view of life on a physical level is not the same as ours,
and if we try to understand more about what the horse sees
and how he needs to adjust his movements to see objects clearly,
it may help us to communicate better with him.
A horse's ears are far more sensitive than ours, and far
more selective, suggesting that their range of both high and
low notes is greater than our own. For instance, a horse will
hear the noise of another horse approaching long before we,
sitting on their backs or riding just behind them, do. Horses
ears are funnel shaped and very mobile, with 16 different
muscles to move them, enabling him to catch sounds from any
Different ear positions show various things in 'Equus', the
name given to the horse's language by Monty Roberts, for instance;
Ears pricked show extreme attention forwards.
Ears to the side show listening to that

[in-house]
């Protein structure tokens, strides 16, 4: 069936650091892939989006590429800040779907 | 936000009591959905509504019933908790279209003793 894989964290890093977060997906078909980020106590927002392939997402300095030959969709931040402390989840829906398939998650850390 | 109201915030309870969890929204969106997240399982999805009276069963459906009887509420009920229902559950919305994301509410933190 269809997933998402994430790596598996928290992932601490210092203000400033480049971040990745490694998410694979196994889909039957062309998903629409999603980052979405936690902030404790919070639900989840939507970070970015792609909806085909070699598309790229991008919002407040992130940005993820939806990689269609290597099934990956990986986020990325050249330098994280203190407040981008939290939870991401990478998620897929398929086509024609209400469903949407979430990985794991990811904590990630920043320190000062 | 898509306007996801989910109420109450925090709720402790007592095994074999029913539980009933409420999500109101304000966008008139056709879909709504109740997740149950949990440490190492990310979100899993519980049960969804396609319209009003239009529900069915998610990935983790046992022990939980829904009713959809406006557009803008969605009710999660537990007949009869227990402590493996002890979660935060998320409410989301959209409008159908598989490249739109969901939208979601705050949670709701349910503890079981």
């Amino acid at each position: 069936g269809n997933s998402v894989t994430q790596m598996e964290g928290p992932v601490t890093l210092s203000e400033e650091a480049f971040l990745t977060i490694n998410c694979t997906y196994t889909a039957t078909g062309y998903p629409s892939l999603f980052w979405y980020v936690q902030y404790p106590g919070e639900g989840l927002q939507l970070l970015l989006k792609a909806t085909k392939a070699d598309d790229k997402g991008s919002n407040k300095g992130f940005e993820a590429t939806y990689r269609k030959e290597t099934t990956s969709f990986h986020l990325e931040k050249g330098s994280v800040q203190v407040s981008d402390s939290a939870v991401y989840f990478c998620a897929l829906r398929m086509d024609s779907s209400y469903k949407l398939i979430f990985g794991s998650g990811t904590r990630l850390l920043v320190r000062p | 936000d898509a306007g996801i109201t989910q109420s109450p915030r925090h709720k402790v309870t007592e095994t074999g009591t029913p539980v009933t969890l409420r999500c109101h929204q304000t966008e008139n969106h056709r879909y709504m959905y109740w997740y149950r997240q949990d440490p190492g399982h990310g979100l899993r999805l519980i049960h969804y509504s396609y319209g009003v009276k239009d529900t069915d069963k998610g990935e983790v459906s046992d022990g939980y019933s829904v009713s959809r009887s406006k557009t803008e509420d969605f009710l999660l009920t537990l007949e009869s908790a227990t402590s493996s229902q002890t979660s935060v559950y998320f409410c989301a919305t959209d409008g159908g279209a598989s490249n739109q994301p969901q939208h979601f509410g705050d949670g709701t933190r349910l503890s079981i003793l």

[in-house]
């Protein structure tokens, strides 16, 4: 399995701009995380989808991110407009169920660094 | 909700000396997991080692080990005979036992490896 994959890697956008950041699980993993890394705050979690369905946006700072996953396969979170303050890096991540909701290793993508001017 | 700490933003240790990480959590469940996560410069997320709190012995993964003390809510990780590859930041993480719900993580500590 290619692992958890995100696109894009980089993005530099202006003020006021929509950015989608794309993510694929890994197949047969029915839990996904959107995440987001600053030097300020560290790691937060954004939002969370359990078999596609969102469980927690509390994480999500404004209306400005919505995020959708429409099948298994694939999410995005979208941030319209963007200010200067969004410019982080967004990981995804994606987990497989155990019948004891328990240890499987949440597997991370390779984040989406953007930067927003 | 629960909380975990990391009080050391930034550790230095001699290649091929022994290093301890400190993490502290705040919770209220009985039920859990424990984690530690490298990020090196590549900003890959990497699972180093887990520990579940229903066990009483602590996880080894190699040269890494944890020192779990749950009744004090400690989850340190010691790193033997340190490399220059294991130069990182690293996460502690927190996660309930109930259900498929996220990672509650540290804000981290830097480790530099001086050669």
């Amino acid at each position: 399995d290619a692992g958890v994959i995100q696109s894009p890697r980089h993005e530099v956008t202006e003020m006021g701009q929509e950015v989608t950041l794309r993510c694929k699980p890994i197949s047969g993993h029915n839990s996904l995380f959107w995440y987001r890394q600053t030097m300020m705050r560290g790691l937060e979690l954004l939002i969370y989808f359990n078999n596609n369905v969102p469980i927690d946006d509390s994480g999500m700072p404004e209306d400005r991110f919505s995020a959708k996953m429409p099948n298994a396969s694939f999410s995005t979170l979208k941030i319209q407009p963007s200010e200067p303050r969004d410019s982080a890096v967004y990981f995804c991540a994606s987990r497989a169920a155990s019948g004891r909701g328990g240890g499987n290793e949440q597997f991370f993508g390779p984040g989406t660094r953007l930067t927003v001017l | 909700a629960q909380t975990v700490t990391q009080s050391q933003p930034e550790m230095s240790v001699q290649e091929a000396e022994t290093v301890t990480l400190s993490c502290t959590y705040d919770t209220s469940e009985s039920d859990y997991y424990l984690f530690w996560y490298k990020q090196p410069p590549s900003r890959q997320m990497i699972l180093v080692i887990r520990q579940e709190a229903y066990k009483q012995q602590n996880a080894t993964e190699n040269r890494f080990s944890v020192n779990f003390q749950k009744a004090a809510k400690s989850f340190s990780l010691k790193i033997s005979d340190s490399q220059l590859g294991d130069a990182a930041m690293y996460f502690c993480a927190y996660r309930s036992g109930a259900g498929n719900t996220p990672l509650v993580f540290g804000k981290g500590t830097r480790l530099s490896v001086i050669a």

side, when 1 ear, both ears drooping show relaxation and
Ears half back, submission, doziness.
Ears back, attention backwards, submission.
Ears flat back, anger or fear, often the
ears are not parallel, showing split attention
By reading your horse's mood and intentions
accurately, many unnecessary conflicts can be avoided.
Calls - several different.
Neigh, contact or recognition. Horses recognise
others by their neigh just as we do by voices.
Stallion's neigh, recognisable by grunt
Hollywood filmmakers constantly use a neigh
in wrong situation, i.e. as fear instead of recognition.
Nickers, divided into greeting, i.e. to
human friend, especially with food. Stallion's courtship
nicker, low and forceful. Maternal nicker of a mare to her
Squeals, very close contact, especially